Depending on your age, you and your family might have sat around the living room listening to a radio program back in the day.
Perhaps you or your parents owned one of those large RCA Victor radios back in the Fifties. Advertisements from those days show a wholesome-looking American family smiling as they stared at their radio.
Many kids today don’t listen to the radio. In fact, they view it as a relic from the past. Kind of like a typewriter. They still watch TV and of course get plenty of content from the Internet.
But that doesn’t mean radios are going the way of the dinosaur. In fact, I believe we need radios more today than ever before.
Still the best way to obtain timely info
First and foremost, we need radios for timely information. Why? For one thing, extreme weather is becoming more frequent and more violent these days.
Regardless of whether it’s an approaching hurricane, snowstorm, derecho or a sudden tornado outbreak. We need to be aware of what’s headed our way.
A radio is still the best way to receive pertinent data about threatening weather. Whether you’re at home, in your car, at a ballgame or at a campsite.
This information might end up being much more than timely. It could be life-saving. There are many true-life stories about people who took cover just in time, thanks to the warnings they received on their radios.
Radio has a rich tradition
Radio may have been the first electronic gadget to play a prominent role in your life. I know it was in mine.
Among the news heard first on radio through the decades was Britain declaring war on Germany in World War II. Radio is also how people became familiar with the music of recording artists. Such as Bill Haley and Elvis Presley.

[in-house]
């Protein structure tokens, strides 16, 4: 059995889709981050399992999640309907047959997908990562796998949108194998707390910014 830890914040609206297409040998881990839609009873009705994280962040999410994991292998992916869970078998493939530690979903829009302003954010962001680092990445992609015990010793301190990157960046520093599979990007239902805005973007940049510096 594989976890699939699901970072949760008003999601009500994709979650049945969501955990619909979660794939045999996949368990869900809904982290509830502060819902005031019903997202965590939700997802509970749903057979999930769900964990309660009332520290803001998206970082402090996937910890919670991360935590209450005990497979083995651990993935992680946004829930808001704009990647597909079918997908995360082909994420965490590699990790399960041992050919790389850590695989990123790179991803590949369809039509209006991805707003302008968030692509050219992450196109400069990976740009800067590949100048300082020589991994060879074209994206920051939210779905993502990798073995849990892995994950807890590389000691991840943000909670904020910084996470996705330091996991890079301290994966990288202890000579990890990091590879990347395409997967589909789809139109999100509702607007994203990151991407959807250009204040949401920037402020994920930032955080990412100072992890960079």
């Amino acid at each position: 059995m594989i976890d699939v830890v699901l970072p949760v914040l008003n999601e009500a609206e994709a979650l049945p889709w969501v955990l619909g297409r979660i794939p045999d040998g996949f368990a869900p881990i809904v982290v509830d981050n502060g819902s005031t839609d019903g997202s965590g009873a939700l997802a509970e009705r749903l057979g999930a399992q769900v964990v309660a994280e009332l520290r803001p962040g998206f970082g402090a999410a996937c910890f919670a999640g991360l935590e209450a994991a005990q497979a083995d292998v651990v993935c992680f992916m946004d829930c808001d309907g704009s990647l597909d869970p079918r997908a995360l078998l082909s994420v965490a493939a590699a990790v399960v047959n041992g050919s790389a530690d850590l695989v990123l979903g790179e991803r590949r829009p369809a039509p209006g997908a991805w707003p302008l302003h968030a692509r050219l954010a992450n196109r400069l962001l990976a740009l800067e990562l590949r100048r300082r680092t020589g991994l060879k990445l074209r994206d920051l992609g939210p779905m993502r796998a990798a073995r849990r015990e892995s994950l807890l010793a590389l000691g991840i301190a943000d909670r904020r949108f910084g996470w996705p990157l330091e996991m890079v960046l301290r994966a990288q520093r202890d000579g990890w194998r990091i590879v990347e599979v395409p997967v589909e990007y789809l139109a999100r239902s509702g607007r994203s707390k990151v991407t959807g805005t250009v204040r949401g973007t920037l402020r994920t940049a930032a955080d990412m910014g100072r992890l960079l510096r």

There are even wings of museums dedicated to the history and evolution of radio. Including the Cooper Hewitt, Smithsonian Design Museum in New York City.
They include radios designed by pioneering industrial designers. As well as exhibits showing the technological advancements of radio electronics.
The original mobile medium
Is radio on the decline in America? Here’s what the Radio Advertising Bureau says about that.
- Radio continues to reach more than 90 percent of adults every week. Even among working 18-34-year-olds.
- Radio is unobtrusive. People don’t have to “lean in” to listen to it. They can go about their day with radio as a companion.
- Radio is the original mobile medium. People tune in on the go. It’s how they learn about news and traffic.
- Radio is resilient. It continues to play a dominant role in the lives of Americans. And is expected to maintain that position.
Radios work when phones don’t
According to Public Safety Communications (PSC), radio is still the most reliable way for people to access important information during a crisis.
During some emergencies, such as the recreational vehicle bombing in Nashville, Tennessee, communications went down. Many were unable to use their cellphones.
The same type of thing has occurred after many other disasters. Including hurricanes and tornadoes.
This is one of the things that makes battery-powered and solar-powered radios so important. You can still get important information through a radio that you sometimes can’t get through your phone.
As stated on the PSC website, “Disaster communication ultimately hinges on a surefire signal that’s accessible. And radio provides this.”
A bug-out bag must
Some hand-crank radios might look like antiques. But they are as relevant and trustworthy today as they’ve ever been.
They are considered an emergency kit essential by emergency authorities. The most useful ones provide NOAA weather alerts, sustainable power and light.
In every bug-out bag kit list we’ve ever compiled, an emergency radio is always included. It’s nearly as crucial to include as survival food and water
Cell towers and networks are vulnerable. They’re susceptible to service disruptions. But emergency radios are dependable. They can give you the weather alerts, evacuation routes and other breaking news you need – when you need it.
And the very best radios also give you a variety of ways to charge them (solar, hand-crank, batteries and USB). Not to mention a power bank to charge your USB-compatible devices.
Yes, radios have been around a long time. But they are as essential to own today as ever.